“It’s gonna be basically a playoff game.”
That was Bryan Rust‘s low-risk prediction for Thursday’s Penguins-Blue Jackets tilt, set for 7 p.m. Thursday night in Columbus, Ohio.
The Penguins can clinch home-ice advantage in the first round with a regulation win. The Jackets can secure a playoff berth with a single point. So, there are real stakes for the imminent faceoff at Nationwide Arena.
Then there’s the intangible ‘set the tone’ kind of stuff that adds intrigue for two likely best-of-seven opponents. The two sides can size each other up before what would be their third playoff showdown in five years if it happens. Sports Club Stats has the odds of Pens-Jackets Part III at 55 percent entering Thursday’s action.
“It just makes these games more fun,” Rust said Wednesday after practice in Cranberry Township. “Just developing that rivalry and getting that hatred for them, and the have the same feeling towards us. It just ramps up the intensity and makes everyone play a little bit harder.”
The smiles around the dressing room at the Lemieux Sports Complex told the tale. After six months of regular-season assignments, the two-time defending champs are — as a group — absurdly ready for the invigorating stage of the playoffs.
Thursday night won’t quite reach that level, but considering the usual tenor of Pittsburgh-Columbus and the fact that the Blue Jackets’ natural default is to play all-out, this will be as good of a playoff warmup as could be conjured.
“They already are a physical team,” said Riley Sheahan, who has experienced three editions of this Interstate 70 feud. “They have some big bodies. I think the importance of the game tomorrow will amplify it, too. It’ll be physical. It’ll be high intensity. I’m sure the crowd will be into it. It’ll be a fun game.”
No offense to the rabid hockey fans of central Ohio, but the continued big-brother, little-brother dynamic between the Penguins and Blue Jackets ensures that the capacity crowd at Nationwide Arena will be in full throat. This group of Jackets is still trying to prove itself in this league, and that feeling engages the Columbus faithful in a way that only the Stanley Cup playoffs can inspire from most Penguins fans.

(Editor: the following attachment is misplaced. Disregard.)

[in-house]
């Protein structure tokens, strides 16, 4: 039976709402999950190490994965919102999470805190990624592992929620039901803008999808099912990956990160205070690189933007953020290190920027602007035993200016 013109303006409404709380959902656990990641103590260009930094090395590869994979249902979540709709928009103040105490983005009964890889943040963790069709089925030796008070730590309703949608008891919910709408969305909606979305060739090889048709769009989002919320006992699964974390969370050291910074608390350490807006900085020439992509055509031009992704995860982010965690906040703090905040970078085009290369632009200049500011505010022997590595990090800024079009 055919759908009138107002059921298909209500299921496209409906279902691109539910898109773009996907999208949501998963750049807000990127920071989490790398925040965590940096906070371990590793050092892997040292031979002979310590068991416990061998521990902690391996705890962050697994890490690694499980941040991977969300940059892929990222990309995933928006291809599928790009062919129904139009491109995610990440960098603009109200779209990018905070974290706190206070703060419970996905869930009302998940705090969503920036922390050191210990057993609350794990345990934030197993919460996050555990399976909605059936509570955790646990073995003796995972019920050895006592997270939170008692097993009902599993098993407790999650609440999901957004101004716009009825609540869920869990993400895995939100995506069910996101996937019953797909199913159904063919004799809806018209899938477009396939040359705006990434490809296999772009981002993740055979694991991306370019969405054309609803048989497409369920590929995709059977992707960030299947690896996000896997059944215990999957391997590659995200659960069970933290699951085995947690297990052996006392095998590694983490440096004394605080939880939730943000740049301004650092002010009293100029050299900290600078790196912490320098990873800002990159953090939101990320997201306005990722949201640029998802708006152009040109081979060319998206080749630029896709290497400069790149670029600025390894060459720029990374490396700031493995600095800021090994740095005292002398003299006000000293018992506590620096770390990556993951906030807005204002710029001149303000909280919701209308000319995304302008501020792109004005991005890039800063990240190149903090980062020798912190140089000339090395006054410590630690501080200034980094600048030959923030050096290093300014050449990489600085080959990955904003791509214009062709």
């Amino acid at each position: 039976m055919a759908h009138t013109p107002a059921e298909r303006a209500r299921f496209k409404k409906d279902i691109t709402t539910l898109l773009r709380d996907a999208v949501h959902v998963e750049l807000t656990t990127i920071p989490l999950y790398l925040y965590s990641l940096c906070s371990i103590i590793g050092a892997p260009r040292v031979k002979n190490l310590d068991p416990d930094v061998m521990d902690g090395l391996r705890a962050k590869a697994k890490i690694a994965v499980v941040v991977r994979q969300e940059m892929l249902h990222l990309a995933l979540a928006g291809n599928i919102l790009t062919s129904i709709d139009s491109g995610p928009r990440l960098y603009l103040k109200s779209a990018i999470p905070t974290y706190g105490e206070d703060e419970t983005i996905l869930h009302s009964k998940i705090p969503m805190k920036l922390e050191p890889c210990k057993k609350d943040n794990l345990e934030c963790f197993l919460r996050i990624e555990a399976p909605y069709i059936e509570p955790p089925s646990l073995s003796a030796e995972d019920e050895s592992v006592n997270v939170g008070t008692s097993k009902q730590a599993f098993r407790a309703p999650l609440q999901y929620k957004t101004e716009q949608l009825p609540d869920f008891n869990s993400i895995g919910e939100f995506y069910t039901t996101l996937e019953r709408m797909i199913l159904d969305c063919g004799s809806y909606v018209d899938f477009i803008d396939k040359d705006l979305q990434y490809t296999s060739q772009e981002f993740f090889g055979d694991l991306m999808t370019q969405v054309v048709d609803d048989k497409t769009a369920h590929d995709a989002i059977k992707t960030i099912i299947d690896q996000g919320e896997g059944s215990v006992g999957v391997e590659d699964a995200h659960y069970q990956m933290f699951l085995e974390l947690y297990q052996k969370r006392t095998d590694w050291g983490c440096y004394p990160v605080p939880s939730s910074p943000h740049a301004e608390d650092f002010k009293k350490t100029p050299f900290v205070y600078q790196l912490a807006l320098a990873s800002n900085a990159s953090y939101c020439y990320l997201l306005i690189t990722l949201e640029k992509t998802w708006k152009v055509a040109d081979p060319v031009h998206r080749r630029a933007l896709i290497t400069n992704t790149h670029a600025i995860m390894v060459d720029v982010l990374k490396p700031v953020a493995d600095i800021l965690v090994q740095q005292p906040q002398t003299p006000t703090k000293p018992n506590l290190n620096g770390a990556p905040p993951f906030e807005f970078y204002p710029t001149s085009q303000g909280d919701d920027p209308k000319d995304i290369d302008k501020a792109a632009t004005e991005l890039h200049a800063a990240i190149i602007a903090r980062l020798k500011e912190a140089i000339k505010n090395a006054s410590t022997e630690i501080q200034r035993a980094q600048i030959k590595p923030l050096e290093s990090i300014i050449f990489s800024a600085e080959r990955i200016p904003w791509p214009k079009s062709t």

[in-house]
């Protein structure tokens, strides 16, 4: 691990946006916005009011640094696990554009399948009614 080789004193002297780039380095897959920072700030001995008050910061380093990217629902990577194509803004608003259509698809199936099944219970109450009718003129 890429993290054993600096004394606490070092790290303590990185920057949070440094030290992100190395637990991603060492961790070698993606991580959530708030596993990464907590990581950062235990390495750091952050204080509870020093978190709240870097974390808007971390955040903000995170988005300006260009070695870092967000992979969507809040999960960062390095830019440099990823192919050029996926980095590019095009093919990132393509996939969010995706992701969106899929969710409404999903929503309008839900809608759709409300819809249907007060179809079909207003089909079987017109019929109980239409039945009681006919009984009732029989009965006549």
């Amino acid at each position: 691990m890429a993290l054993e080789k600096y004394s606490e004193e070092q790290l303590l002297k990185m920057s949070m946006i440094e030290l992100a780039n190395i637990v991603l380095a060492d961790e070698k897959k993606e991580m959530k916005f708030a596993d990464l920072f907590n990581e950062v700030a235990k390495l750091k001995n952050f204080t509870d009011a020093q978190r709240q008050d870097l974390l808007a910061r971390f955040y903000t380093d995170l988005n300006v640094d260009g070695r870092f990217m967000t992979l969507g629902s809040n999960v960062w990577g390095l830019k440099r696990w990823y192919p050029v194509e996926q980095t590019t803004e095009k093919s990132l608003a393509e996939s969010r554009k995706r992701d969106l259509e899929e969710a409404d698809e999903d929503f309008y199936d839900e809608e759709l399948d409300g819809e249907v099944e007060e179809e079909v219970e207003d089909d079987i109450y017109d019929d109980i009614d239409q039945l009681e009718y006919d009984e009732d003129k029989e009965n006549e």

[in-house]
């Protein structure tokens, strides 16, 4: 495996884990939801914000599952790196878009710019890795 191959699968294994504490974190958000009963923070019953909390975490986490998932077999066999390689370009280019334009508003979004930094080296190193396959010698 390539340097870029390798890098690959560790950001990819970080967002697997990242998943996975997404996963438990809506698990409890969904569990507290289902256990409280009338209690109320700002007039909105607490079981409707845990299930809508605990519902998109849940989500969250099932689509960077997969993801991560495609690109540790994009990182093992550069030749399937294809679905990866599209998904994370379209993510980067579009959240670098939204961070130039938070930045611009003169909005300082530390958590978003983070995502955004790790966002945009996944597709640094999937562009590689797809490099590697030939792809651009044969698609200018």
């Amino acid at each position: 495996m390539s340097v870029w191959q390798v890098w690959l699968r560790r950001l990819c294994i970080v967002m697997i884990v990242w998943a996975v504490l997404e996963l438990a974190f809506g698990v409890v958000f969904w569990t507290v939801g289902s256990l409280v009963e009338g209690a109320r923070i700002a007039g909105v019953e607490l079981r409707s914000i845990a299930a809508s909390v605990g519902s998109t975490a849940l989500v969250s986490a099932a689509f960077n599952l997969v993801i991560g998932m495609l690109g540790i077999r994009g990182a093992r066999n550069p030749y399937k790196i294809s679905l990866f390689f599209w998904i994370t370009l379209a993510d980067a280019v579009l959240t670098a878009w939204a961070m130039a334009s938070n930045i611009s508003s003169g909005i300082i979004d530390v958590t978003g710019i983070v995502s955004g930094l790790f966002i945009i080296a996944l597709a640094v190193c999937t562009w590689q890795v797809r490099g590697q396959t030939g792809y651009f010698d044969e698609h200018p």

“We know that building’s tough to play in,” Justin Schultz said. “It’s gonna be a playoff atmosphere so it’s gonna be a fun game to play in, for sure.”
It doesn’t hurt that the Blue Jackets are piping hot. Once uncertain to make the playoffs, they’ve gone 13-1-1 since the first week of March, catching the Penguins in the standings.
While their four-goal Tuesday rally to beat Detroit spilled into overtime, the Jackets have needed extra time in just three of their wins during their impressive climb. (As Dan Kingerski wrote, it’s not all Ian Cole, either.)
But we’ve seen the Blue Jackets go streaking before. Just last season, they reeled off 16 wins in a row. But this edition has more offensive dynamism, led by former Chicago star Artemi Panarin. This is no slight toward Brandon Saad, but Panarin has given Columbus something it didn’t have last spring: Someone opponents have to plan around.
With 80 points, Panarin has already set the single-season club record. Turns out he doesn’t need Patrick Kane on his line to be a game-breaker.
“He’s one of those elite players,” Sullivan said of the 26-year-old Panarin. “He can finish. He’s shown an ability to score goals in this league and he’s a great playmaker. He’s a very good players. We’re gonna have to have an awareness when he’s on the ice. We’re gonna have to make sure we force him to have to play a goal-line-to-goal-line game and not give him any freebies.”
Should be enough to inspire the Penguins to play their best game, right? Sure sounds like it, even if Derick Brassard will remain a very notable absence with a groin injury suffered a week ago.
The regular season technically ends Friday against the Senators, in a game that might mean something in the standings, but Thursday will be the true warmup lap for the playoff run.
“Just get excited to play in the playoffs,” Jake Guentzel said. “It’s gonna be a playoff feeling. It’s what you want to play in as a player.”